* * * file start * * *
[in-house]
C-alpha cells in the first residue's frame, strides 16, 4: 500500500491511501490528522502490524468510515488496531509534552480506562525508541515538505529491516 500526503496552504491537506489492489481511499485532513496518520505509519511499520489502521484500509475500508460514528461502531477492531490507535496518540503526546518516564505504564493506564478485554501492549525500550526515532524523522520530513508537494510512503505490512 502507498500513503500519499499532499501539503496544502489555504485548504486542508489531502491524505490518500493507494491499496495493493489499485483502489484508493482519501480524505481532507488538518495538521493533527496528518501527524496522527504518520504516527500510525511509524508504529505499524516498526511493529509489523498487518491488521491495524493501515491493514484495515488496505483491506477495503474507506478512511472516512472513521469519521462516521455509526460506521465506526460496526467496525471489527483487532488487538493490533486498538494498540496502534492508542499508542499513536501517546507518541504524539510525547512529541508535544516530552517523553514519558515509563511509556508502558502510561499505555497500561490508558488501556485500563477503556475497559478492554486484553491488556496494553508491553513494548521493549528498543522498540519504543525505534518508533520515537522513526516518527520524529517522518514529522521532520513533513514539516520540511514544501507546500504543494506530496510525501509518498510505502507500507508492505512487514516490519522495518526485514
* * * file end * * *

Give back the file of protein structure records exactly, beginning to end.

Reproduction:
[in-house]
C-alpha cells in the first residue's frame, strides 16, 4: 500500500491511501490528522502490524468510515488496531509534552480506562525508541515538505529491516 500526503496552504491537506489492489481511499485532513496518520505509519511499520489502521484500509475500508460514528461502531477492531490507535496518540503526546518516564505504564493506564478485554501492549525500550526515532524523522520530513508537494510512503505490512 502507498500513503500519499499532499501539503496544502489555504485548504486542508489531502491524505490518500493507494491499496495493493489499485483502489484508493482519501480524505481532507488538518495538521493533527496528518501527524496522527504518520504516527500510525511509524508504529505499524516498526511493529509489523498487518491488521491495524493501515491493514484495515488496505483491506477495503474507506478512511472516512472513521469519521462516521455509526460506521465506526460496526467496525471489527483487532488487538493490533486498538494498540496502534492508542499508542499513536501517546507518541504524539510525547512529541508535544516530552517523553514519558515509563511509556508502558502510561499505555497500561490508558488501556485500563477503556475497559478492554486484553491488556496494553508491553513494548521493549528498543522498540519504543525505534518508533520515537522513526516518527520524529517522518514529522521532520513533513514539516520540511514544501507546500504543494506530496510525501509518498510505502507500507508492505512487514516490519522495518526485514